Analysis of a project requires financial evaluation using Capital Budgeting and Investment Planning techniques. Two essential tools for any such financial analyst are NPV and IRR.

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NPV or Net Present Value is the value of annual free cash flows from an investment less than the investment outlay in today’s terms. This means that you take all the future cash flows from the project, discount them back to present value, and then subtract the initial investment manually to arrive at NPV.

IRR or Internal Rate of Return is the discount rate that equates the present value of projects free cash flows with the project’s initial cash outlay. Essentially, the metric works as a discounting rate that equates the NPV of cash flows to zero.


Formulas Used:


An essential graph:


In the graph above, we have a Discount rate on the x-axis and the NPV on the y-axis. The discount rate at which NPV becomes zero is called the IRR rate.

Differences between NPV and IRR:

Based on definitions and formulas, we arrive at a number of differences between NPV and IRR:

  • Metric: NPV method shows the dollar value amount that will produce, while IRR generates the percentage-based return that the project is expected to create.
  • Purpose: NPV focuses on Project Surpluses and IRR focuses on the breakeven cash flow of a project.
  • The Reinvestment Rate: Presumed rate of return for the reinvestment of intermediate cash flows is the firm’s cost of capital when NPV is used, while it is the internal rate of return under the IRR method.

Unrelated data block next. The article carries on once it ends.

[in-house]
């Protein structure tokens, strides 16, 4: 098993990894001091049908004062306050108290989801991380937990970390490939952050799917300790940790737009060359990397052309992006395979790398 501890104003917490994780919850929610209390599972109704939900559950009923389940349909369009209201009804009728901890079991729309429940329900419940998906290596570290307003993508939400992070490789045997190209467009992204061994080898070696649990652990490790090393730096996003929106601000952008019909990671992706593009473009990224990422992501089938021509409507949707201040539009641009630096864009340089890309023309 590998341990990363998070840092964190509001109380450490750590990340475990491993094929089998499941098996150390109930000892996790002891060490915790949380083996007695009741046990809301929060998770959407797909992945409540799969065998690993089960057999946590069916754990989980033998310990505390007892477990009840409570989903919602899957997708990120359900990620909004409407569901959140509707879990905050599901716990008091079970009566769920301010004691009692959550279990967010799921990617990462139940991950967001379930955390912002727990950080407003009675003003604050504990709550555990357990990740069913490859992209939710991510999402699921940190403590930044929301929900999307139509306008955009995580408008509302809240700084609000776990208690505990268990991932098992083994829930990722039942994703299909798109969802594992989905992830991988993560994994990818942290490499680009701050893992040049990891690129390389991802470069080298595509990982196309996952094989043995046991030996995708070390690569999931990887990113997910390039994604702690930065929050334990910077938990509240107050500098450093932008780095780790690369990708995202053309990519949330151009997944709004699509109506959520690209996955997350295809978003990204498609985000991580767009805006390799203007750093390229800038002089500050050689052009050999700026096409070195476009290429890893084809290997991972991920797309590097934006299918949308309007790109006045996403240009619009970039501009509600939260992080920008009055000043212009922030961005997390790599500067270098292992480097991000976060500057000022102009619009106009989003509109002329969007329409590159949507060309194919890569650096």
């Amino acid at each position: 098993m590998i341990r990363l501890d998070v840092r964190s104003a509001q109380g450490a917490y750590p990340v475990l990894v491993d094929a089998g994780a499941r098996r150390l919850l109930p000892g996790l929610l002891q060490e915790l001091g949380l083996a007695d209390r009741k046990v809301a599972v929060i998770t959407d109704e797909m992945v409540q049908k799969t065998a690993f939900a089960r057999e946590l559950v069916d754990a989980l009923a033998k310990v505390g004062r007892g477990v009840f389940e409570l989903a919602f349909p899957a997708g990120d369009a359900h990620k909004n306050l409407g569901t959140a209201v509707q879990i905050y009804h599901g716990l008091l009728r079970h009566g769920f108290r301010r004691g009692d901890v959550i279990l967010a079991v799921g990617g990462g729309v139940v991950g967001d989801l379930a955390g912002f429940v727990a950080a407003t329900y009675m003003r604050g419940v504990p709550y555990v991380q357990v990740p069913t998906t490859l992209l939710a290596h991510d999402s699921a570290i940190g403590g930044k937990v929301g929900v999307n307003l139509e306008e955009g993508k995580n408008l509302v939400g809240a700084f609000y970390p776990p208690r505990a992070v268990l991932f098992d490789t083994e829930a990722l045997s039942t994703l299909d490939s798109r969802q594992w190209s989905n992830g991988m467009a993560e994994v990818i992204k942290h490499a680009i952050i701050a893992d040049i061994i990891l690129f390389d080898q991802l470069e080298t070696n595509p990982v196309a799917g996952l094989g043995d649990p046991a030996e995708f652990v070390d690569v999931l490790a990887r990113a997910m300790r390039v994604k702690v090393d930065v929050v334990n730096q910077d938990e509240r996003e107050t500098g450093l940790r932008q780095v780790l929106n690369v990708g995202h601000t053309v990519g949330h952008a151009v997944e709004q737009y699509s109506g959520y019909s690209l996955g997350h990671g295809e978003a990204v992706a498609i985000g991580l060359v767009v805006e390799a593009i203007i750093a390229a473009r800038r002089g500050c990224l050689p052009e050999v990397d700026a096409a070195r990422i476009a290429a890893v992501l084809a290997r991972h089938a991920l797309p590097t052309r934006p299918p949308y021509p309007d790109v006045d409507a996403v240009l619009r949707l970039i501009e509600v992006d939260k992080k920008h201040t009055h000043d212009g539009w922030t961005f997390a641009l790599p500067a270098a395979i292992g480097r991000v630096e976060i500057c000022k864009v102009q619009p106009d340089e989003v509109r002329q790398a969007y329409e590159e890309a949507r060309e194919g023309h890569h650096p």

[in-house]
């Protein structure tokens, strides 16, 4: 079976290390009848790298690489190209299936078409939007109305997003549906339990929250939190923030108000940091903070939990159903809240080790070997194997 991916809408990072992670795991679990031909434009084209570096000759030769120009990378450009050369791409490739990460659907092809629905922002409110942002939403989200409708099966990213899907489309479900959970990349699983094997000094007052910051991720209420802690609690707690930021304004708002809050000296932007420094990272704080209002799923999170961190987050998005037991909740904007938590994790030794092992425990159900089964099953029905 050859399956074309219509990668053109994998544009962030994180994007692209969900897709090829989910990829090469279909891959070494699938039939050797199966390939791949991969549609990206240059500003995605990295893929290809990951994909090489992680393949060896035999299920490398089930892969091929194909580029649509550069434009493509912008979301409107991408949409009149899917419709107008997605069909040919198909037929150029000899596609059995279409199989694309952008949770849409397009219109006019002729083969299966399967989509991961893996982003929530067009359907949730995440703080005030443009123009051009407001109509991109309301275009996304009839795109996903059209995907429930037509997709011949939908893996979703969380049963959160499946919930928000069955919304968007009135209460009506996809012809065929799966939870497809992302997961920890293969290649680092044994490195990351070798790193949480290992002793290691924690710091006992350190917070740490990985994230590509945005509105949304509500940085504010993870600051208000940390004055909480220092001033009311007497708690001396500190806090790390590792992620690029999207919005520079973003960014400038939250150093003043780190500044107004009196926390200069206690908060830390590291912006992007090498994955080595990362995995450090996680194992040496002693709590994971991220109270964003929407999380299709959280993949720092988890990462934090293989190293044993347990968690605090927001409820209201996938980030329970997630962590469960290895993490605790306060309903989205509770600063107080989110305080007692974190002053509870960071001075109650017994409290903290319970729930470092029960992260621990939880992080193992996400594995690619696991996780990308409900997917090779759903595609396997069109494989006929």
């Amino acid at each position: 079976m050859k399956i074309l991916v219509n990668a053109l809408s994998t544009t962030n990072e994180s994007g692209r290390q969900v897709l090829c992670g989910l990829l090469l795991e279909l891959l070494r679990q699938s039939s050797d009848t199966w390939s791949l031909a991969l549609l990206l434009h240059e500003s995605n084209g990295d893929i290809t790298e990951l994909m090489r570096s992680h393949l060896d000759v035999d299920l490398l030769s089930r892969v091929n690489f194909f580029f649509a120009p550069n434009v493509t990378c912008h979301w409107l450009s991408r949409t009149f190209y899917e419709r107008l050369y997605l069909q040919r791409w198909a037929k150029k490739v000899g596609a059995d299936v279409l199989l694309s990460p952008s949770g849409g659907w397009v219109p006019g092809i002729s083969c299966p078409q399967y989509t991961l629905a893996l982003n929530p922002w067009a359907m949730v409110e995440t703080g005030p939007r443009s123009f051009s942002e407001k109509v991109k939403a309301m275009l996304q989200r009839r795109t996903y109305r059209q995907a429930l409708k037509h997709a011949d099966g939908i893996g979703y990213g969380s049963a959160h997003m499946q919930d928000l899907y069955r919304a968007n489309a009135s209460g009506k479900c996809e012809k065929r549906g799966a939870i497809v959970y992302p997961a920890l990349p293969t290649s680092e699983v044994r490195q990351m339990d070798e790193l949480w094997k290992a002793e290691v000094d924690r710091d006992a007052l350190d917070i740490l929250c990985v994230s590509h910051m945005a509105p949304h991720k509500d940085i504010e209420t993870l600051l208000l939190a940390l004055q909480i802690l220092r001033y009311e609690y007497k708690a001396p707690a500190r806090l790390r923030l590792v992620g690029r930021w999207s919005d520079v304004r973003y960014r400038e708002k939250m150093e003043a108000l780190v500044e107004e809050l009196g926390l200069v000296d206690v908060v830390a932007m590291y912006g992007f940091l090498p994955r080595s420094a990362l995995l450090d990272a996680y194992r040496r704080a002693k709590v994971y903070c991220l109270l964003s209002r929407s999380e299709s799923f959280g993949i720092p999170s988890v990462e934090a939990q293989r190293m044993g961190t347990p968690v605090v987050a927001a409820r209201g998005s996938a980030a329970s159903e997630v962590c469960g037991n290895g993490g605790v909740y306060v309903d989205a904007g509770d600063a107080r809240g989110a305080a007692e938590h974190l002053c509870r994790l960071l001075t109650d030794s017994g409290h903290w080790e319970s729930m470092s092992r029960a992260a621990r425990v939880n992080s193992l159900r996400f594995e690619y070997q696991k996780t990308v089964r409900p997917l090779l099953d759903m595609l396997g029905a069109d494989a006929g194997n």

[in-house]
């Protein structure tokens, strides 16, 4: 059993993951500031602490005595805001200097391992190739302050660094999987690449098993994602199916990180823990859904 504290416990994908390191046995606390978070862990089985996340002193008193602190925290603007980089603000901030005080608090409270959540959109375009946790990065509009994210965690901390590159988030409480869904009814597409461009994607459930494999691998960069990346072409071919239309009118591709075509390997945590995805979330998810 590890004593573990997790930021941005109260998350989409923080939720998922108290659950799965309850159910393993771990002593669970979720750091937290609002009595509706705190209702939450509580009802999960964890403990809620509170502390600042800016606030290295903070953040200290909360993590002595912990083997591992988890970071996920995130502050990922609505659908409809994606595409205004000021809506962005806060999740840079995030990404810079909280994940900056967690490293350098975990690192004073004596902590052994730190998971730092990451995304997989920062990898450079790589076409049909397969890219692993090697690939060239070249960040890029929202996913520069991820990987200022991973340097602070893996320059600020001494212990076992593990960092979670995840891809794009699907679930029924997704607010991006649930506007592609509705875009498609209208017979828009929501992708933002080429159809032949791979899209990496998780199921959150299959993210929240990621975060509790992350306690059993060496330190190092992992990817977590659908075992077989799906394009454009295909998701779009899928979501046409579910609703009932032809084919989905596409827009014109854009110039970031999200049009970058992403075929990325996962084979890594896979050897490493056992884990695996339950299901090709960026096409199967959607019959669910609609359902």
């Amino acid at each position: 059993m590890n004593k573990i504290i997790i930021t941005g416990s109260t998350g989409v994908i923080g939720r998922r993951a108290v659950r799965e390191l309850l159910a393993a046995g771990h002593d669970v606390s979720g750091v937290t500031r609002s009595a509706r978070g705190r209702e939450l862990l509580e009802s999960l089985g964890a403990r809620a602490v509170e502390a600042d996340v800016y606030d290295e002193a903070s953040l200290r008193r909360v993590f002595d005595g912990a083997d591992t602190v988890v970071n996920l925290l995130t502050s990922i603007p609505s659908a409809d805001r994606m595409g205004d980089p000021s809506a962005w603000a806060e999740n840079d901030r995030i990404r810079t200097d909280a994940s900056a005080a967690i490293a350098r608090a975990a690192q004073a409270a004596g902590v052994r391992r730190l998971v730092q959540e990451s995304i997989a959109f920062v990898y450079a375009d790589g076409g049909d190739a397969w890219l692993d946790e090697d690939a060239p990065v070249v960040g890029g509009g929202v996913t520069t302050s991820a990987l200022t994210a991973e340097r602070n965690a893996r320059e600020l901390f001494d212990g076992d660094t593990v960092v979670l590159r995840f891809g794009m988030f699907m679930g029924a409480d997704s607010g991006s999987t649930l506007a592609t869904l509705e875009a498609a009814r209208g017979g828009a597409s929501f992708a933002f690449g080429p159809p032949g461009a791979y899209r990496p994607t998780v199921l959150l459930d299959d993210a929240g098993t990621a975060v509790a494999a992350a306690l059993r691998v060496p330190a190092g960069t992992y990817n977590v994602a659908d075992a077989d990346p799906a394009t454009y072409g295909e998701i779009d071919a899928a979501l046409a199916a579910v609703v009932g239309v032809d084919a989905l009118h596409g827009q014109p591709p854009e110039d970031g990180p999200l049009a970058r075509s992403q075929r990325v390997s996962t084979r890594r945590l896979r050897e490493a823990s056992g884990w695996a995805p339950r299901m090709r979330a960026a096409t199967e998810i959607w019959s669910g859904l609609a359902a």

When two mutually exclusive projects are being ranked, NPV and IRR would most likely conflict when the project’s investments are of different scale and/or the timing of cash flows may differ.

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Example (NPV vs IRR):

Consider Project 1 and Period 2, one requiring an initial investment of 100 for a payoff of 120 in 3rd period, and the other requiring 50 in period 1, 52.5 in period for the same payoff in period 3. The discount rate is 5%.

Project 1 Project 2
-100 -50
0 -52.5
+120 +120


In this case, the NPV of both the projects is going to be the same. But the IRR of project 1 would be 9.54% and the IRR of project 2 would be 11.07%. Using the NPV method, one would be indifferent between both the projects. IRR on the other hand clearly shows that Project 2 should be preferred over Project 1. This difference is there because NPV assumes that investor reinvests at the discount rate while the assumption with IRR is that investor reinvests at the IRR rate.

Similarly, we might have cases where the scale of investment is different.
Project A needs $10 million investment and generates $10 million each in year 1 and year 2. It has an NPV of $7.4 million at a discount rate of 10% and an IRR of 61.8%.
Project B needs $1 million investment and generates $2 million in Year 1 and $1 million in Year 2. Its NPV at a discount rate of 10% and IRR turns out to be $1.6 million and 141.4% respectively. Based on NPV, Project A would be better, but IRR suggests a contradictory view.

Final Words (NPV vs IRR):

The NPV provides a foundation for an investment decision since it gives out results in the form of how much money you’re going to make on a project taking into consideration the time value of money. IRR on the other hand provides a percentage-based return. Therefore, IRR is mostly used as a subordinate or a complementary calculation, whereas NPV is a widely used metric that also provides sufficient information to work with on its own.


Author: Aman Aggarwal

About the Author: Aman is an Economics and Finance graduate with a budding interest in Strategic Management and Investment. An avid reader of all things Behavioral and Data Science –I strongly believe in solving problems with solutions backed up by quantitative rigor.


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